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Mask therapy

Important to know about mask therapy

  • Put the mask on correctly and make sure it fits well to avoid leakage around the mask and pressure sores.
  • Learn about complications and preventing them.
  • Learn how to assemble and disassemble masks and head straps.
  • Learn the cleaning routine for the mask.
  • Learn how to find the written instructions for the applicable mask and cap/straps.

Masks in general

A good mask might be the most important factor for the success of BiPAP or home mechanical ventilator therapy. Masks must be adapted to the individual and masks are selected in cooperation with the user. The mask must feel comfortable on the face and not rub or cause any pressure. There must not be excessive leakage around the mask. This can result in problems with dryness in the nose and mouth or irritable eyes. Significant leakage can also lead to breathing that is out of sync with the machine, which comprises the effect of the therapy. Avoid any discomfort that could disturb sleep at night.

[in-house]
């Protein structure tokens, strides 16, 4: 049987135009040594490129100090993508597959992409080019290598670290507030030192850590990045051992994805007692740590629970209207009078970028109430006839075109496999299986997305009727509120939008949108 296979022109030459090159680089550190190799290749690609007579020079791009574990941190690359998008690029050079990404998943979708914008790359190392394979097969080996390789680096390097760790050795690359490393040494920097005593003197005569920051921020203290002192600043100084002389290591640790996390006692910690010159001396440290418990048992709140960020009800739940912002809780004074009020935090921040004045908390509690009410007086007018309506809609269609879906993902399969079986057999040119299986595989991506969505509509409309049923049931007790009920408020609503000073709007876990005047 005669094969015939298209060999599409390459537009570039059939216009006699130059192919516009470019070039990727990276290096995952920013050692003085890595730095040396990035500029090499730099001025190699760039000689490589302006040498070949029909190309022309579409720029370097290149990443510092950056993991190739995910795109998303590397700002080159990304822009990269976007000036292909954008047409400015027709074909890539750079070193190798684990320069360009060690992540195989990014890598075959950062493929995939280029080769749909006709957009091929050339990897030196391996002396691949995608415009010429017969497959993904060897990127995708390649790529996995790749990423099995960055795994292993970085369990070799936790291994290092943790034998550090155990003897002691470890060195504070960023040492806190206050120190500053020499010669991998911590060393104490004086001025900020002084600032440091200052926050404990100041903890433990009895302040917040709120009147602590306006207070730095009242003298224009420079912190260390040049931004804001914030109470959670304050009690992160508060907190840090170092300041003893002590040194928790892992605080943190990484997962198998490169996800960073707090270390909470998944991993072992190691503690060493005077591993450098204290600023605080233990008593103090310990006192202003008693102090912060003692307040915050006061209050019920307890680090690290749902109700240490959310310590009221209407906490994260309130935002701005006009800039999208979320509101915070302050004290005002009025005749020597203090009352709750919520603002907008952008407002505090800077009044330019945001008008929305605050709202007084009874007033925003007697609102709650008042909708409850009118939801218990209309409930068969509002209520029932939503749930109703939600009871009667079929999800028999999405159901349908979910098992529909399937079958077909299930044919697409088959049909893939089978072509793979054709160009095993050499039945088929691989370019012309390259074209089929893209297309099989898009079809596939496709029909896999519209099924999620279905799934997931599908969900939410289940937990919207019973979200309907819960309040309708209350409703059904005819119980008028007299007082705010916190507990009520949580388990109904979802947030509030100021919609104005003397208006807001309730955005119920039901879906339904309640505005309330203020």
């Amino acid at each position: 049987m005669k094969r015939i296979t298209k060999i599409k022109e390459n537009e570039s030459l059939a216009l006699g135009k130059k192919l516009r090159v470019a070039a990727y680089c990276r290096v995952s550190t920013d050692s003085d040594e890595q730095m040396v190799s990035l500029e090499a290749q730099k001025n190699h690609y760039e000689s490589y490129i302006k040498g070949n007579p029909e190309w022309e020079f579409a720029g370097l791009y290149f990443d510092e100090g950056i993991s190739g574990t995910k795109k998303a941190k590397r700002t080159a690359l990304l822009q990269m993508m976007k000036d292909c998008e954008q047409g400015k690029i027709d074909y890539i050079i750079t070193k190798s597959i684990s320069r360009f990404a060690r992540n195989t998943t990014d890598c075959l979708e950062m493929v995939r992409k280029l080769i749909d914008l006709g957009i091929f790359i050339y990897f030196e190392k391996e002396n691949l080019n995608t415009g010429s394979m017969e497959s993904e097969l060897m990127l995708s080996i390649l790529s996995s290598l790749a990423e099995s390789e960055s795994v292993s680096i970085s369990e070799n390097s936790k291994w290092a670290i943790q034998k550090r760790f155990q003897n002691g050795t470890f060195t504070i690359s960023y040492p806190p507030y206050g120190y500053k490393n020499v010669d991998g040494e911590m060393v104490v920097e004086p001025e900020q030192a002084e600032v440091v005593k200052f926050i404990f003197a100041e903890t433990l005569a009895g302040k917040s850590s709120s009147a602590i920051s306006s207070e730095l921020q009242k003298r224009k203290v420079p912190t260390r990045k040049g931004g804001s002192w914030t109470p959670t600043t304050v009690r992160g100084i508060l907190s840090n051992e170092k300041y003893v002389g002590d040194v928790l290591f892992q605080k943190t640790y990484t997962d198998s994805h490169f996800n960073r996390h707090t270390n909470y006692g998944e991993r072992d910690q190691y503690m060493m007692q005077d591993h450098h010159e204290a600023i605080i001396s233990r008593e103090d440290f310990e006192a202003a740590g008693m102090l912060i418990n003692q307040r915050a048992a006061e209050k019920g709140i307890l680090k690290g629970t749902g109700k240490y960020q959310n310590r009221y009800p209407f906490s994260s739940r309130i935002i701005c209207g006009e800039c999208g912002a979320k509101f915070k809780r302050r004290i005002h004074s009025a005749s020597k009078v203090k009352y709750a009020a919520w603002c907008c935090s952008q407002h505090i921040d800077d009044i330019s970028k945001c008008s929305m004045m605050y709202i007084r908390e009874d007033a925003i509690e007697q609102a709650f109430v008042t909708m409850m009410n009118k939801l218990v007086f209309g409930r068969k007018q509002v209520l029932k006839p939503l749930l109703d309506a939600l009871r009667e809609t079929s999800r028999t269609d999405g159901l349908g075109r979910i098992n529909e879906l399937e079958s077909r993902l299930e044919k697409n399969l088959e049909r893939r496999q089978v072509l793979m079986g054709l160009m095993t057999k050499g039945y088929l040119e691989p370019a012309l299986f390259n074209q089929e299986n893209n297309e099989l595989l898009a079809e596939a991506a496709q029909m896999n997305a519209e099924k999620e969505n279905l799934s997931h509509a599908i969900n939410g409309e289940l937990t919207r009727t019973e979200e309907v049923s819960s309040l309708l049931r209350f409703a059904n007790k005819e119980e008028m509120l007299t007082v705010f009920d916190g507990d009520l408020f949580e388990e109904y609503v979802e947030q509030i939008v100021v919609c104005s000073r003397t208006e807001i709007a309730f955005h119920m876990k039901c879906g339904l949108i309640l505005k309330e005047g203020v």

Most of the factory-made masks currently on the market are made of silicon or gel.

The durability of masks depends on maintenance. Normal consumption is two masks per year. Users who also have mask therapy during the day, should have two different masks to vary the pressure on the face. This can reduce the risk of complications.

There are two main types of masks: masks with exhalation ports for expiration (vented) and masks without such holes (non-vented). It is important to know the difference between these masks and how to use them correctly.

Click on the parts of the masks to learn their names

Masks with holes: BiPAP masks (vented mask)

  • The mask has a built-in exhalation port (hole) to expel the air from the lungs out of the mask. This is to prevent re-aspiration of ‘used air’.
  • The hole/opening for ventilation is placed in the ’elbow’ or mask shield.
  • Thorough washing of the mask is essential to prevent the holes from becoming blocked with dirt.
  • All masks that cover both the mouth and nose also have a safety valve (see below).

Illustration of the safety valveSafety valve

Masks without holes: Ventilator masks (non-vented)

  • These are tight-fitting masks without exhalation holes.
  • The valve for controlling exhalation is placed in the ventilator circuit or the ventilator itself.
  • A blue ‘elbow’ often indicates a non-vented mask:

    Illustration of non-vented Ventilator masks and how a blue ‘elbow’ often indicates a non-vented mask.Ventilator masks (non-vented)